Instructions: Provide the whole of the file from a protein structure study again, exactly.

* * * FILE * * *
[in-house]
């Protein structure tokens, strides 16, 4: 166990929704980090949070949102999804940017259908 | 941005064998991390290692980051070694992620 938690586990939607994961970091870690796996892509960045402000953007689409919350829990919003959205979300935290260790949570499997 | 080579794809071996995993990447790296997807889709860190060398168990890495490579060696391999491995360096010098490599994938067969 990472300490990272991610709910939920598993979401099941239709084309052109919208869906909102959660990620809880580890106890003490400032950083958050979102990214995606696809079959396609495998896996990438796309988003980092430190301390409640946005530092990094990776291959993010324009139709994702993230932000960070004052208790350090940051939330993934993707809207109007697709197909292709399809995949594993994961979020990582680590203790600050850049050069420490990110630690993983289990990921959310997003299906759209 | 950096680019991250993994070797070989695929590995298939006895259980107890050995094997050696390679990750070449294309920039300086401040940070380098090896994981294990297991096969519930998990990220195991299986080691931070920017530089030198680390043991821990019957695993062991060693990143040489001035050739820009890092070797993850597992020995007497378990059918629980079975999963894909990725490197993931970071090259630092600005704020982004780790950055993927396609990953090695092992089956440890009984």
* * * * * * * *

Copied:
[in-house]
């Protein structure tokens, strides 16, 4: 166990929704980090949070949102999804940017259908 | 941005064998991390290692980051070694992620 938690586990939607994961970091870690796996892509960045402000953007689409919350829990919003959205979300935290260790949570499997 | 080579794809071996995993990447790296997807889709860190060398168990890495490579060696391999491995360096010098490599994938067969 990472300490990272991610709910939920598993979401099941239709084309052109919208869906909102959660990620809880580890106890003490400032950083958050979102990214995606696809079959396609495998896996990438796309988003980092430190301390409640946005530092990094990776291959993010324009139709994702993230932000960070004052208790350090940051939330993934993707809207109007697709197909292709399809995949594993994961979020990582680590203790600050850049050069420490990110630690993983289990990921959310997003299906759209 | 950096680019991250993994070797070989695929590995298939006895259980107890050995094997050696390679990750070449294309920039300086401040940070380098090896994981294990297991096969519930998990990220195991299986080691931070920017530089030198680390043991821990019957695993062991060693990143040489001035050739820009890092070797993850597992020995007497378990059918629980079975999963894909990725490197993931970071090259630092600005704020982004780790950055993927396609990953090695092992089956440890009984």